Artists complete designs for new Stonington Veterans Monument
Stonington―With two days left before their Jan. 6 deadline, a father-daughter team worked diligently last Wednesday to complete five, three-foot square, pen and ink drawings for the new Stonington Veterans Monument in front of the police station.
Gary and Elizabeth Anderson, of Anderson Artworks in Stonington, are two of the four artists chosen to have their work featured on the eight-sided memorial that will honor local veterans from World War I to the present.
The Andersons, who normally spend their time on projects such as carving wood signs for many local business, painting and restoring antique carousel horses, have been funneling all their artistic talents, training and experience into drawing the panels over the past 3 1/2 weeks.
Gary Anderson, 64, said friends sent him newspaper articles in October about the town looking for proposals from local artists interested in creating the art work for the monument, and discussed it with his daughter.
The pair thought they would like to use a skill set neither has used in years—drawing-- and enthusiastically submitted their designs.
“Usually we do a little drawing,” he said, “and turn it into wood or stone. This time we did a little drawing and turned it into a bigger drawing, and we got to use some of those skills we don’t use.”
Gary Anderson is not new to large scale art projects. In fact he carved the figureheads for both the whaling ship Charles W. Morgan at Mystic Seaport Museum and the reproduction of the schooner Amistad, and painted murals for the Watch Hill Carousel.
Elizabeth Anderson, 31, has been at her father’s side since she was a young child, as a height reference for stirrup placement for the carousel’s horses and a muse for one of the murals on the carousels that her father painted.
“Beth literally started working on those horses at eight months old or something,” he said, but added, “it’s kind of been a family thing all along.”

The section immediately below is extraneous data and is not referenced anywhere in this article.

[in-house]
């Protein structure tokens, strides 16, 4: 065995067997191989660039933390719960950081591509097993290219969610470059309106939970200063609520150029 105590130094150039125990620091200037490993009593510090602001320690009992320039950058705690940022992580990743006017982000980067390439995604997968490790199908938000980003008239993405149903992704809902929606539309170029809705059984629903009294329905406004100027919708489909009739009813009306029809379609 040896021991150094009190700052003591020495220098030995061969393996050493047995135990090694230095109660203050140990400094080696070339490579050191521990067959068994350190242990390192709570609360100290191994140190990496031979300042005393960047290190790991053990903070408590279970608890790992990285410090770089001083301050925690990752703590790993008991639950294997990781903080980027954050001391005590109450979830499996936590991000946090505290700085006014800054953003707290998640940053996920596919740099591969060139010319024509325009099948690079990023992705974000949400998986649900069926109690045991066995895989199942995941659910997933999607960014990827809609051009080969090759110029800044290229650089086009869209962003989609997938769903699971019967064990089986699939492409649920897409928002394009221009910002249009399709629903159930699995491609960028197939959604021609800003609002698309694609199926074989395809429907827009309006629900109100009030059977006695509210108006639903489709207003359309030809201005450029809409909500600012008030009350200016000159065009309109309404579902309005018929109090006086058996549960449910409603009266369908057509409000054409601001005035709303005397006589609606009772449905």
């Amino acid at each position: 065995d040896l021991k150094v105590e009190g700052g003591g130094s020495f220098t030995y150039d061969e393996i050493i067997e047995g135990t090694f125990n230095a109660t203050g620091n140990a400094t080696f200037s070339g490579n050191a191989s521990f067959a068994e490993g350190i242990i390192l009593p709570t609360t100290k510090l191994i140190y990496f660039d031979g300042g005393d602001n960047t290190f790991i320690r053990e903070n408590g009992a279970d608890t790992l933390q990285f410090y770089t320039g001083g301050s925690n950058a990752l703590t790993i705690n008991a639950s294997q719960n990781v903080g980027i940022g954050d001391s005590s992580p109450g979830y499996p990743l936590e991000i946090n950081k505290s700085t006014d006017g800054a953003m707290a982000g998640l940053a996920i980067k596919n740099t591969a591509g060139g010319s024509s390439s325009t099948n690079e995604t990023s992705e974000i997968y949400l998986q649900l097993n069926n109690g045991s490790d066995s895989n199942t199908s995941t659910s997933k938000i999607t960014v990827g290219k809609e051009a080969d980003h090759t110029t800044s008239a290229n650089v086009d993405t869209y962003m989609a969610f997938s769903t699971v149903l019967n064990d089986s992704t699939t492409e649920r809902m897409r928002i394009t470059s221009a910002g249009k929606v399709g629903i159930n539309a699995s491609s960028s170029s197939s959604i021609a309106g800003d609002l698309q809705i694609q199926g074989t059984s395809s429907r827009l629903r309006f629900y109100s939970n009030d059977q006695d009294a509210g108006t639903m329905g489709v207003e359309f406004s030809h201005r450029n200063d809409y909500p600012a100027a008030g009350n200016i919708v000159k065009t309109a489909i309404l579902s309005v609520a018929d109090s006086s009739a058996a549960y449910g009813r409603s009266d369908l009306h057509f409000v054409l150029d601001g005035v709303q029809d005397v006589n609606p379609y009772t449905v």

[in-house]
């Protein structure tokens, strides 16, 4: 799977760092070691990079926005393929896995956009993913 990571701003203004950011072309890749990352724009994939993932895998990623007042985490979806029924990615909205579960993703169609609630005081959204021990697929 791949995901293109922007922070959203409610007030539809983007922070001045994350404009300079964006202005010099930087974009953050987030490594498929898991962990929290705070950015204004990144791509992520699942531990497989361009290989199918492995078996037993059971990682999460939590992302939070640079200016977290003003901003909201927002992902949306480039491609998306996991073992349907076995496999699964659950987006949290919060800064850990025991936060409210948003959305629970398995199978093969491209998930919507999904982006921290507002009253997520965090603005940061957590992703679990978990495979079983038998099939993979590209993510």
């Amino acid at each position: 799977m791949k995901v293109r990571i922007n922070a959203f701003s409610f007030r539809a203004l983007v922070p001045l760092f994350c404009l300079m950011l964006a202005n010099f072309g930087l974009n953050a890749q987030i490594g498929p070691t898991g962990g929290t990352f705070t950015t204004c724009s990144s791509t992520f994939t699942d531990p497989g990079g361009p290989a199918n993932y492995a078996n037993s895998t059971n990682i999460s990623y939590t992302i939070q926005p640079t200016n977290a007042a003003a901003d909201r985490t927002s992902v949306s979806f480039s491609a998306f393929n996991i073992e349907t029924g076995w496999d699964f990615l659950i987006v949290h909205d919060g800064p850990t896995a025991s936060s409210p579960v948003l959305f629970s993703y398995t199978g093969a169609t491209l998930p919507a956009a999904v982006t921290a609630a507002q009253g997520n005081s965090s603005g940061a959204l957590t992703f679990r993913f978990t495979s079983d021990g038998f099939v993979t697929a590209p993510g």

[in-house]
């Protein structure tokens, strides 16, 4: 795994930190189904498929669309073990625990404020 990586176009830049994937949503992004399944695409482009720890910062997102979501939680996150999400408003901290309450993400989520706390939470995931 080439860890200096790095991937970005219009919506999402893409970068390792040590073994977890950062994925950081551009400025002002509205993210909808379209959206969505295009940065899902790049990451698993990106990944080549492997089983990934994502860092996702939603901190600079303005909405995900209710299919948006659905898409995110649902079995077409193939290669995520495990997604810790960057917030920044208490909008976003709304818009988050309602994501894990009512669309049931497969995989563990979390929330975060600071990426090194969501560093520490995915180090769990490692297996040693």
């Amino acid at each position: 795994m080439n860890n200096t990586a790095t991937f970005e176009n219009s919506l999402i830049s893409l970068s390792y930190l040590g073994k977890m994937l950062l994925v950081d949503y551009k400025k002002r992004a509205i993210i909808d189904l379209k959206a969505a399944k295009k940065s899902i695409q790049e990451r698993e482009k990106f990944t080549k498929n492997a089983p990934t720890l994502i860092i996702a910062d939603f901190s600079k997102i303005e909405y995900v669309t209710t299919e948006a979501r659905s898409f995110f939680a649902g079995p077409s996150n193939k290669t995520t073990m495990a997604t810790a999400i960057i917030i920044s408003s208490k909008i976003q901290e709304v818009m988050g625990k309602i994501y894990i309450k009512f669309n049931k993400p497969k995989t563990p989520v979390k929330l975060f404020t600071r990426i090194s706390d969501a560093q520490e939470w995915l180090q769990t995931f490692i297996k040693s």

After graduating from Connecticut College with a degree in art, she worked with her father on weekends, but over the last year she has transitioned to working with her father full time and working at the Lyman Allen Art Museum in New London on the weekends.
“It’s kind of a messy job,” she said, “but we like it,” she said referring to the restoration work they do which involve materials such as paint, grease, sawdust and horsehair.
Their work for the monument faced a few obstacles along the way, including the short time frame for completion and a realization that their drawings could not simply be enlarged, but had to be redrawn full scale.
The work has been emotional at times.
One piece, based on the theme of sacrifice, depicts gravestones in a cemetery, purposely left nameless so that people can more easily empathize and feel a connection to the work.
“It’s hard to work on because it’s like a scene of Arlington (National Cemetery), and it’s just a sea of graves, so it kind of hits you every time you look up and step back,” she said.
Their creations are also personal.
“My dad was a World War II vet. He never talked much about it. He was a pacifist because of the war,” Gary Anderson said.
“We have to remember, we’re lucky enough to be here because a lot of people made it possible for us, and we forget that from time to time,” he added.
In addition to a panel reflecting sacrifice, the five panels they are working on depict the ideas of war, local connection, lifesaving and homecoming.
The memorial will recognize local veterans who have served in the Air Force, Army, Coast Guard, Marines, National Guard, Navy and Space Force, and will use Near Field Communication technology to allow visitors to put their smartphone near the monument and access a website containing the names of the veterans as well as digital media and video interviews.
Sarah Downie, local illustrator and a graduate of Montserrat College of Art, focused on honor and humanitarian effort, for her two panels. Sandra Alexander, a local designer and artist who owns Dessa Lea Productions, has designed the panel that welcomes visitors to the monument.
The four artists will each receive a share of a $10,000 award funded by American Rescue Plan money.
Completed artwork will be scanned by Charter Oak Scanning before being sent off to be printed on porcelain tiles that will be installed on the monument. The base for the monument is in place and Buzzi Memorials of Pawcatuck will begin construction of the monument in the spring. The original pieces of artwork will be hung at locations in town.
The designs will be unveiled at the monument’s official dedication on Flag Day, June 14.
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